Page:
THE END OF BIG TAXI: ”The era of taxi medallions as a coveted asset ended a while ago, as prices slid from more than $1 million in 2014 to less than $200,000. Now the final page has turned on the New York credit unions that were their biggest backers. Last week Manhattan-based Progressive Credit Union was folded into Virginia-based Pentagon Federal — the nation's second-largest federal credit union, with $24 billion in assets — in an emergency merger approved by the National Credit Union Administration. The union administration takes such an action only for credit unions at risk of insolvency.” Crain’s Matthew Flamm
FOLLOW-UP: “Life Behind The Wheel: The Daily Struggle Of Cab, Uber Drivers” — Patch’s Noah Manskar
FIRST IN NY PLAYBOOK: Former U.S. Rep. Charles Rangel (D-Harlem) formally endorsed Assemblyman Danny O’Donnell, who is running on the “Equality for All” ballot line, for NYC Public Advocate. Former City Council Speaker Melissa Mark-Viverito has been endorsed by the 14,000 member NYC Sanitation Workers’ Union.
A PICTURE IS WORTH A THOUSAND WORDS — tweet via Public Advocate candidate Rafael Espinal: “8:30AM, 50 different campaigns ready to file petitions and get an early placement on the ballot. It’s insane”
STACKS ON DECK: “Add three more members of the state Legislature to the list of those were re-elected, retired and started a new term collecting both a salary and a pension. The three New York City-area Assembly members this month joined the ranks with two state Senators who lost re-election in November and put in for their pensions, as well as former Assembly Majority Leader Joseph Morelle, who was elected to Congress. Morelle, D-Irondequoit, Monroe County, will now collect a roughly $80,000 annual state pension each year along with his $174,000-a-year congressional salary.
"Democratic Assembly members Peter Abbate Jr. of Brooklyn and Deborah Glick of Manhattan put in for their pensions as they are seated for another term in the Legislature, according to the state Comptroller's Office. … So too did Assemblyman Fred Thiele, a member of the Independence Party from Long Island who sits with Democrats.” Gannett’s Albany bueau
“WITH HILLARY CLINTON TO HIS RIGHT, FEMALE ELECTED OFFICIALS SEATED BEFORE HIM and cheering women filling the audience, Gov. Andrew M. Cuomo on Monday promised to protect women’s reproductive rights by expanding the state’s abortion laws within the first 30 days of the new legislative session. Mr. Cuomo’s vow was not exactly new. But the pageantry of the occasion seemed to reflect the circumstances that had prompted it: a Legislature newly controlled by Democrats raring to broaden reproductive rights, and a federal government increasingly looking to rein them in, all against the backdrop of a state with abortion laws that are not as liberal as many perceive them to be. ‘The Republican Senate said, ‘You don’t need a state law codifying Roe v. Wade. No administration would ever roll back Roe v. Wade,’ Mr. Cuomo said at the event at Barnard College, describing why previous efforts had languished for so long.” New York Times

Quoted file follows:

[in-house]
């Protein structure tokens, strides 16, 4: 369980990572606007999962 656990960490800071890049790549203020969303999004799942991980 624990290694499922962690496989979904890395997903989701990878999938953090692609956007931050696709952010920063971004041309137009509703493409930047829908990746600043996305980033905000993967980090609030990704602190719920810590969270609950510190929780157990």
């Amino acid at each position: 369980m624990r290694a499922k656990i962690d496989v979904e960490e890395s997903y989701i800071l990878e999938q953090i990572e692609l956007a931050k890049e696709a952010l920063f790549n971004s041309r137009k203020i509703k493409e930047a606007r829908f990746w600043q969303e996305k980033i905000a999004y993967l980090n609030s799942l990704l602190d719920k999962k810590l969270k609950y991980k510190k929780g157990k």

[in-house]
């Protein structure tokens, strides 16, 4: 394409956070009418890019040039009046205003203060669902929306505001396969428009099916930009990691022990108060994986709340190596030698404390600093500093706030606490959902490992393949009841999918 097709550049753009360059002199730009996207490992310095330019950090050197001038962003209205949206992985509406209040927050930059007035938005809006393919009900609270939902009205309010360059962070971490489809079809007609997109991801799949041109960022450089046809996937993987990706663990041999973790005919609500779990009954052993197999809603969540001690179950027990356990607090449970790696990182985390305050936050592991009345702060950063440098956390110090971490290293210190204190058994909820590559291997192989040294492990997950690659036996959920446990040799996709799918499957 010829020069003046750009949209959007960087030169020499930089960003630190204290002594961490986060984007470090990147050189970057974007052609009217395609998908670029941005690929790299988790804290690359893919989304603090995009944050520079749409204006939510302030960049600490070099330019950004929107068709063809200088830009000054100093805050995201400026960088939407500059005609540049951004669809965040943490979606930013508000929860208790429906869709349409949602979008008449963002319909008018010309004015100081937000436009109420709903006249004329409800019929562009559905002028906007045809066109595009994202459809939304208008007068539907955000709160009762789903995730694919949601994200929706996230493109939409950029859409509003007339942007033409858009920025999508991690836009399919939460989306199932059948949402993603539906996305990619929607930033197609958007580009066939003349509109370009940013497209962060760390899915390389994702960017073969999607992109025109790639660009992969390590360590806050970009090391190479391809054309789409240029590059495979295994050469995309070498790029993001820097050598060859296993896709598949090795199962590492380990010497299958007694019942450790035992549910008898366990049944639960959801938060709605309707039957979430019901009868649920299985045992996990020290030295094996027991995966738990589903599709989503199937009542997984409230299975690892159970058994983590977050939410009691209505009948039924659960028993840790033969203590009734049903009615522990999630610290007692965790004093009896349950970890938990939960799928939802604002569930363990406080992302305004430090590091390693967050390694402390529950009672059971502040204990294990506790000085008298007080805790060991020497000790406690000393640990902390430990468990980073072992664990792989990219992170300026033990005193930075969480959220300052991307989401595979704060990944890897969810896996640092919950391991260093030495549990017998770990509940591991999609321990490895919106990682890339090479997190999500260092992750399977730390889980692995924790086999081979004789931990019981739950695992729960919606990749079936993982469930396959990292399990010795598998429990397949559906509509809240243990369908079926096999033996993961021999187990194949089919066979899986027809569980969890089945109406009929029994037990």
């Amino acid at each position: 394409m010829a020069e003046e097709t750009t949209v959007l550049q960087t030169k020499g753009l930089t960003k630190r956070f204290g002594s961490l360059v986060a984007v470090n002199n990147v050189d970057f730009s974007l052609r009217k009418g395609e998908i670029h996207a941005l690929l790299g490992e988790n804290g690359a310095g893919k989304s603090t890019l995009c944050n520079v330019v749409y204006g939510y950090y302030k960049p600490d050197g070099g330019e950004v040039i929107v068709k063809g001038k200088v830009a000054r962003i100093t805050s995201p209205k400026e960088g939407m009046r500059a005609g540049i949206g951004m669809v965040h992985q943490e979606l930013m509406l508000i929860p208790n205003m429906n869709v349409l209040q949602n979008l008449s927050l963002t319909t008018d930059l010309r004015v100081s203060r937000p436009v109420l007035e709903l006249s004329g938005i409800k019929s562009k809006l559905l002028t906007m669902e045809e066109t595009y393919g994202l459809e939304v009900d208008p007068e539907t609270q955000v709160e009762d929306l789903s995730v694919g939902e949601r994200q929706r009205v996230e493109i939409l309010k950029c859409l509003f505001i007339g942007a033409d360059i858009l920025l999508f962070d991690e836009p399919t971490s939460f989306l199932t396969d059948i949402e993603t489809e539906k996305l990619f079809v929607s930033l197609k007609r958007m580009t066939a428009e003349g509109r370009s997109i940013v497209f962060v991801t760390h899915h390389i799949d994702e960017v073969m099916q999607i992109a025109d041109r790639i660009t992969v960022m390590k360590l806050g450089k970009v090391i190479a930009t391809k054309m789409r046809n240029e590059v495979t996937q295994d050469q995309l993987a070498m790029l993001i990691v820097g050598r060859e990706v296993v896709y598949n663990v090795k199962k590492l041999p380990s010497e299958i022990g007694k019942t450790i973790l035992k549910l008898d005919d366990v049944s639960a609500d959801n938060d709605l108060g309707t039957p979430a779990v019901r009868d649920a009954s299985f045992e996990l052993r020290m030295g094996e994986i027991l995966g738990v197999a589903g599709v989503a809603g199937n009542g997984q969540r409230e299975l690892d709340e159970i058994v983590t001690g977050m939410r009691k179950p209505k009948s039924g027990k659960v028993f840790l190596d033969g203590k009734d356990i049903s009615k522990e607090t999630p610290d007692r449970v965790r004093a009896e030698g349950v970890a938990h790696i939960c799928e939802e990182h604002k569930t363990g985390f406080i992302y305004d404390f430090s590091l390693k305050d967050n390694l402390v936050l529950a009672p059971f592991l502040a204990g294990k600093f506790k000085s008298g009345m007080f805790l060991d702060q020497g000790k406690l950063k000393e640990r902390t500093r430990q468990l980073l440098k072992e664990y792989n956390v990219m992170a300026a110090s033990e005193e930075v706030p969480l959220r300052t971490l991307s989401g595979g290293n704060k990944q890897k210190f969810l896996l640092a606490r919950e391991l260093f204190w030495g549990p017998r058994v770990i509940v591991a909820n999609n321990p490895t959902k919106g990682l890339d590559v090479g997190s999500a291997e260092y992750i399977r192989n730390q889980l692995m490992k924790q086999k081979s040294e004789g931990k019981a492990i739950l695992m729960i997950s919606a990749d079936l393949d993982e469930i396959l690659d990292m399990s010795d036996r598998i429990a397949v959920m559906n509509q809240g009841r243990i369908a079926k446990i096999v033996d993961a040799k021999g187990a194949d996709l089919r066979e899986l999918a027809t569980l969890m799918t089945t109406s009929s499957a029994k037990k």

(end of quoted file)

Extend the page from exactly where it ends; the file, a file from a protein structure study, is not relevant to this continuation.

“ASSEMBLY SPEAKER CARL HEASTIE APPEARS CONTENT to let a state Supreme Court judge strike down restrictions on outside employment for state legislators as long as it doesn't affect their scheduled $50,500 pay increase. Heastie's position was outlined in an amicus brief submitted on Monday afternoon in a case challenging the constitutionality of a special compensation panel that last month awarded lawmakers their first raise in two decades. Heastie attorney Andrew Sullivan argued in the filing that the Legislature acted within its authority to delegate the responsibility of determining their salaries. Sullivan notes that a commission with a similar mandate was approved by the Legislature and Gov. Andrew Cuomo in 2015, and its decision to give state judges a pay raise was subsequently upheld in court.” Albany Times Union
“THE HASIDIC COMMUNITY OF KIRYAS JOEL IN NEW YORK became what is said to be the first official haredi Orthodox town in the United States. Kiryas Joel on Jan. 1 became the town of Palm Tree when it officially split from the Town of Monroe located in New York’s Orange County, the Times Herald-Record reported on Saturday. The new town is a town made up of the 164 acres Kiryas Joel had annexed from Monroe and 56 additional acres.” Jewish Daily Forward
“THE DIGITAL DIVIDE LOOKS LIKE BUFFALO’S BROADWAY MARKET ON A FRIDAY AFTERNOON: a dozen round tables thronged with lunchgoers — and nary a laptop or tablet among them. Most households in this neighborhood don’t own such devices, new first-of-its-kind federal data show. And even fewer have the means to go online with them, either at the Broadway Market or in their own homes. The data, released by the Census Bureau last month, expose for the first time the true depths of the digital gap in the region: While 80 percent of households in Erie and Niagara counties are online, low-income pockets of Buffalo, Lockport and Niagara Falls have fallen off the grid.
"The disparities are starkest on Buffalo’s East Side, particularly in the Broadway-Fillmore district, where fewer than two in five homes have internet on some blocks. … While Erie and Niagara County’s connectivity rates only slightly lag both national averages, Western New York is pockmarked with deeper 'digital deserts' – largely urban, low-income neighborhoods where more than half of all households do not have home internet or cellular data plans, despite being wired for them." Buffalo News